Taking On The Role Of “Agent” In A Power Of Attorney

It may be a big undertaking when obtaining a power of attorney for a family member or loved one. A power of attorney provides authority to an agent to make decisions on behalf of the principal in the event that he or she becomes incapacitated. The “principal” is the person for whom an individual is […]

Grounds to Contest a Will

When someone contests a Last Will and Testament, they are objecting to its validity. In order to contest a Will in New Jersey, an individual must have “standing,” or locus standi. To have standing, or locus standi, the individual must be considered a person with an interest in the estate, such as legal heir. Anyone […]

How an Advance Directive Can Benefit Loved Ones with Alzheimer’s Disease

More than 68 percent of New Jersey residents know someone who has or had dementia or Alzheimer’s disease, according to a survey conducted by Fairleigh Dickinson’s PublicMind. Dementia is a group of symptoms that can include impairments to one’s ability to think and communicate, as well as memory loss. Alzheimer’s disease is the most common […]

Law Enforcement Officers Trained on Elder Abuse

On September 8th and 9th 2016, more than 140 New Jersey law enforcement officers attended a conference held by the Middlesex County Prosecutors office aimed at training the officers in elder abuse prevention. The two-day conference headlined with over twenty guest speakers was held at the Middlesex County Fire Academy in Sayerville. NJToday reported that […]

Will a “Divorce Mortgage” Become a Reality in the U.S.?

With more senior couples divorcing, those who wish to keep the house may have the answer to their prayers provided it makes its way this side of the Atlantic: the “divorce mortgage.”

The concept is catching on in the U.K., according to an article in the British paper The Telegraph. As in the U.S., many […]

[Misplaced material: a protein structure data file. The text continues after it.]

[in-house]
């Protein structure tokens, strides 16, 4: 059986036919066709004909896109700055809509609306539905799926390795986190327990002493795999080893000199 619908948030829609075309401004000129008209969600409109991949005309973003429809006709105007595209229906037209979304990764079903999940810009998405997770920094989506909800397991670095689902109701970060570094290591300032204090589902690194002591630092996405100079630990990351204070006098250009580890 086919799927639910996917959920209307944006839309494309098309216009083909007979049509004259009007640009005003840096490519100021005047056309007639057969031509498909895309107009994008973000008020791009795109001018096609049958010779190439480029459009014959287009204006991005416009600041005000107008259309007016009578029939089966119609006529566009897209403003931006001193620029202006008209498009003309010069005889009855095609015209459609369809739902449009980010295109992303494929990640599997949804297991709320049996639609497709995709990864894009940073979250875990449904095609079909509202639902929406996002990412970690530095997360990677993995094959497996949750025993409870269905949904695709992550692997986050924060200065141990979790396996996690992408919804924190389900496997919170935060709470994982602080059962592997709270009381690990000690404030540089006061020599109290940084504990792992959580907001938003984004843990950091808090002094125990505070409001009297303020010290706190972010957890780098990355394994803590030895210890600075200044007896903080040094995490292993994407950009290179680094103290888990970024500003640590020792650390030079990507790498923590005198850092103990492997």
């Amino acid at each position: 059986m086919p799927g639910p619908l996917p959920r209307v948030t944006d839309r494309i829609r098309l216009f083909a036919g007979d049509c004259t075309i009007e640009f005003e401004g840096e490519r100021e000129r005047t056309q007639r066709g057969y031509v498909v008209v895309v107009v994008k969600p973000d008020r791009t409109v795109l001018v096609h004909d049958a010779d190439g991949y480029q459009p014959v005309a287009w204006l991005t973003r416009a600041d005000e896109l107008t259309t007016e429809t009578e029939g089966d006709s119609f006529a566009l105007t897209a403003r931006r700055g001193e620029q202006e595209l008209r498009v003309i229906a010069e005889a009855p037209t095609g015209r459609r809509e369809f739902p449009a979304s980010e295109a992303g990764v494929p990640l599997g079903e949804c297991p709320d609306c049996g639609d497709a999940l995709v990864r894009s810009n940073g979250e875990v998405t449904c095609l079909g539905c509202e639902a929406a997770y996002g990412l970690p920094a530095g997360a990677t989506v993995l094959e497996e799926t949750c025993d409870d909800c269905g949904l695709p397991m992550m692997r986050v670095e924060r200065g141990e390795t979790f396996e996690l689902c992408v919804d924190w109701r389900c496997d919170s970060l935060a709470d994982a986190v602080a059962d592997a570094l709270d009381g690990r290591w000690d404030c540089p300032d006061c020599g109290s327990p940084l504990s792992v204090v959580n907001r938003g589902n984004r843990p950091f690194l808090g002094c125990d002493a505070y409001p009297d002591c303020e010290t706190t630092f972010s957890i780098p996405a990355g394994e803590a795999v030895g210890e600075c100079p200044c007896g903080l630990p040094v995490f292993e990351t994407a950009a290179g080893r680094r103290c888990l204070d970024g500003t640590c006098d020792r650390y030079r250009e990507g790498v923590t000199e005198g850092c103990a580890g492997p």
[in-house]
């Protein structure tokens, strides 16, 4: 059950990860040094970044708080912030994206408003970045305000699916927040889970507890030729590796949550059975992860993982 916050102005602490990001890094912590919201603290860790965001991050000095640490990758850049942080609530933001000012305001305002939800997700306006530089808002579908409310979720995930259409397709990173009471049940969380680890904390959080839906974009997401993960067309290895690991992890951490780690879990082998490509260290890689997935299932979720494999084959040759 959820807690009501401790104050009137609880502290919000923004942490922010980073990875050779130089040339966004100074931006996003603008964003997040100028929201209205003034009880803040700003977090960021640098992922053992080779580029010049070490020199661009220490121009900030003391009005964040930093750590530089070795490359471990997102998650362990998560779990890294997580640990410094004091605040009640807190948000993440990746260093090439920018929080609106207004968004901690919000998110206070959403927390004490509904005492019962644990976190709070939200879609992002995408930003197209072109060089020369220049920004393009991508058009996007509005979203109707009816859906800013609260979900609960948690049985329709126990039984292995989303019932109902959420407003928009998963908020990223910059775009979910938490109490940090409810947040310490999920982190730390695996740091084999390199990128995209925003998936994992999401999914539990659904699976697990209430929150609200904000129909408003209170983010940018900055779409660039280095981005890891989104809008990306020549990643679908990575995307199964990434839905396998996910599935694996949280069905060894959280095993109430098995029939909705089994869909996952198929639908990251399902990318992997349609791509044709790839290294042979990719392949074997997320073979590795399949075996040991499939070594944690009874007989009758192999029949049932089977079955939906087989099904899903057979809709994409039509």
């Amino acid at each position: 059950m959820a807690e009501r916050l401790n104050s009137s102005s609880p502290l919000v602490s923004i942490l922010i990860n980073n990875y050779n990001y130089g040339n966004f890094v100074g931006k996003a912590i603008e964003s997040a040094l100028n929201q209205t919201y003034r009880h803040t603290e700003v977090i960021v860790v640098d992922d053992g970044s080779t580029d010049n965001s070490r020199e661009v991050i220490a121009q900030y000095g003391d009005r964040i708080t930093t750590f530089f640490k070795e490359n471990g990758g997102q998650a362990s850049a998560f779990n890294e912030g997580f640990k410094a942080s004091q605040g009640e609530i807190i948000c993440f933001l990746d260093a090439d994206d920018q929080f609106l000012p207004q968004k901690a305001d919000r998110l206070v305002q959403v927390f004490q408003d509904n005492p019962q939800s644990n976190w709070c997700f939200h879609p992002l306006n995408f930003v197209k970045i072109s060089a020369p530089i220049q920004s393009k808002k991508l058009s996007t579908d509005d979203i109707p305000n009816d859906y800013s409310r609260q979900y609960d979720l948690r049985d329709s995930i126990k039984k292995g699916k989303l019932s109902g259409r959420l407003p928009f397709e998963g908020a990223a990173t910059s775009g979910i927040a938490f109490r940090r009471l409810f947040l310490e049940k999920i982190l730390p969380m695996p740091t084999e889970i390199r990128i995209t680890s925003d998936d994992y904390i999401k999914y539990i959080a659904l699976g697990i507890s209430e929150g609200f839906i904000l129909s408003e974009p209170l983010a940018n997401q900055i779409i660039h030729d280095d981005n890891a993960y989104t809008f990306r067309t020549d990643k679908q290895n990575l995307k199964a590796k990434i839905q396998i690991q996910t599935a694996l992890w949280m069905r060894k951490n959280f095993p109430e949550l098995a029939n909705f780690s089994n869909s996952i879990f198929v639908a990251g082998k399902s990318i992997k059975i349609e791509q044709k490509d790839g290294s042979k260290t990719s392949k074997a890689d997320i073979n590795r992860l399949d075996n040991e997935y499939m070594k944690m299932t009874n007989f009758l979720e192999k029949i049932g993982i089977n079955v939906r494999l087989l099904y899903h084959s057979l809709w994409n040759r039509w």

Think Tank Urges Seniors to Look to Reverse Mortgages as Part of Retirement Plan

With what he sees as today’s seniors being “home-rich” but “cash-poor,” G. William Hoagland, senior vice president of the Washington, D.C.-based think tank Bipartisan Policy Center (BPC), suggested that seniors look outside traditional forms of retirement planning and start thinking about reverse mortgages, according to an article from Reverse Mortgage Daily.

Speaking before a policy […]

DDD and Medicaid

If a recipient needs services from the Division of Developmental Disabilities (DDD), that recipient must qualify for Medicaid. The changes enacted have affected many DDD recipients.

Any new DDD application is required to meet the functional criteria and have Medicaid eligibility before they can begin receiving any services. If a person already receives DDD benefits […]

Miller Trusts

Effective December 1, 2014, in order to qualify for Medicaid, the applicant whose income exceeds the monthly income cap under the Medicaid program must create a Miller Trust. The excess monthly income is essentially placed into a self-created Miller Trust and paid directly to the nursing home each month by the designated trustee.

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ABLE Act

On December 19, 2014, the President signed into law the Achieving a Better Life (ABLE) Act of 2014, which allows for disabled persons to have limited savings accounts, without jeopardizing any governmental benefits received by that disabled person. The Treasury is to create regulations with respect to ABLE act accounts. The ABLE account is intended […]

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